Activities for Six Characters

Dr. Diane Thompson, NVCC, ELI

Select the Activity question you wish to respond to. Make a copy of the question to begin your Activity. Post your response to the Blackboard Activity 7: Six Characters Forum. I will comment on your Activity on the Forum, and send your grade to you privately, by email. If you select the double credit option, let me know that when you post it, so I can consider it for double credit.

Six Characters is a play about making a play. Art about the making of art is typical of the modernist period. Can you think of any movie you've seen which is about making a movie? If so, compare it to Six Characters. Be specific about what the film and play have in common, how they are different, and SO WHAT?
Six Characters includes a play within the play, when the six characters act out their tragedy with Madame Pace. What do you think the point is of the play within the play? What effect does it have on the actors? On us, the audience? Use specific examples from the play to support your ideas. 
Who seem more "real" in Six Characters, the characters or the actors and Producer who are studying them? Actually, is anyone "real" in a play? Explain who you think seem more real and SO WHAT? Support your ideas with examples from the play. 
In the "Preface" to Six Characters, Pirandello says that the Father is all "mind" and the mother is pure "nature" -- she is unaware of her situation, while the Father is aware of everything. Do you agree with the Father? Give specific examples from the play to support your agreement or disagreement. You may also want to make some comments about sexual stereotyping, if the mood hits you.
The six characters seeking an author are a metaphor for human beings seeking God -- the author of their being, who can give meaning to their lives. Can you compare their situation to previous seekers we have read about -- Candide, or Faust, or even Orgon come to mind. What do such seekers have in common? In what interesting ways are they different?  SO WHAT? Use examples from your readings to support your ideas.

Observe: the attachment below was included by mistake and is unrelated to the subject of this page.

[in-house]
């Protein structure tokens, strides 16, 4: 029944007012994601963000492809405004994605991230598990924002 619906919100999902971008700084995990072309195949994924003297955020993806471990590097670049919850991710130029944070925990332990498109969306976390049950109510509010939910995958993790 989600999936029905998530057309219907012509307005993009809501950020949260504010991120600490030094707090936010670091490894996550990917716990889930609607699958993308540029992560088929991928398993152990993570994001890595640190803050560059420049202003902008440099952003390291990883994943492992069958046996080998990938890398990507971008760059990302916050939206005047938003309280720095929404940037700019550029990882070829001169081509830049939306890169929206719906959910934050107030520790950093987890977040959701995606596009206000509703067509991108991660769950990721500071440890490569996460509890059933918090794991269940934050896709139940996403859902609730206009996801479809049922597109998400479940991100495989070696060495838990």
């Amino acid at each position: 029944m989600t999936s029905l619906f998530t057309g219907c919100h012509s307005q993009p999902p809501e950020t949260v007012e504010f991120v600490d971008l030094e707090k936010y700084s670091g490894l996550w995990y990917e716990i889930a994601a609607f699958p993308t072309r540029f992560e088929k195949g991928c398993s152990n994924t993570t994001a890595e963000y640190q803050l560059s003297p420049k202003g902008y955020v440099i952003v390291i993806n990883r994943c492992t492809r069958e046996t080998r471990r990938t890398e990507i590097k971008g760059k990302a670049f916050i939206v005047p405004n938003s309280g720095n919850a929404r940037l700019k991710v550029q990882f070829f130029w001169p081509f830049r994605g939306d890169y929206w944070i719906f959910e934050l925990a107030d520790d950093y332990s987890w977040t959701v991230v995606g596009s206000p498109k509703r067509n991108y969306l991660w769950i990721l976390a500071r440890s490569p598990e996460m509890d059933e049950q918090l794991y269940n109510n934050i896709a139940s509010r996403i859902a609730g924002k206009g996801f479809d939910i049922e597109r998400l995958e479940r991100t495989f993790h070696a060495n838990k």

Pirandello is famous for breaking down the illusion of the person as a solid, single, knowable being who knows who he/she is and what he/she wants. Describe just how unclear the actual nature of the characters is. What are these six characters and what do they want? Support your ideas with examples from the text.
If you're feeling ambitions, read "Dora," by Freud (1394), and then rethink Six Characters. Pirandello is one of the early playwrights strongly influenced by Freud and his analytic methods of thinking about human character and behavior. Can you see any of the connections? Explain in detail, using relevant examples from both texts. This can be worth double credit, if you do a thorough job. 
In Act II of Six Characters, after the Father and Stepdaughter act out the scene at Madame Pace's, the Producer has his actors do the same scene. The Stepdaughter keeps interrupting, insisting that the scene is not being done correctly. Finally, the Father explains that the problem is that the actors are "not us."

What is the point of this scene? Who is "real" here -- the characters whose tragedy it is, or the "real" actors who act it out? How does this scene express the issues of the play as a whole? Support your comments with examples from the play. 

Tartuffe presents a family with a dominant, insensitive, even cruel father, Orgon, yet his wife, Elmire, while polite, is never subservient, and manages to manipulate him successfully, at least in the long run. Compare/ contrast Elmire's skill and success with the wretched fate of the poor Mother in Six Characters. Support your ideas with examples from both plays.


(c) Diane Thompson: 8/1/1998; updated: 08/11/2005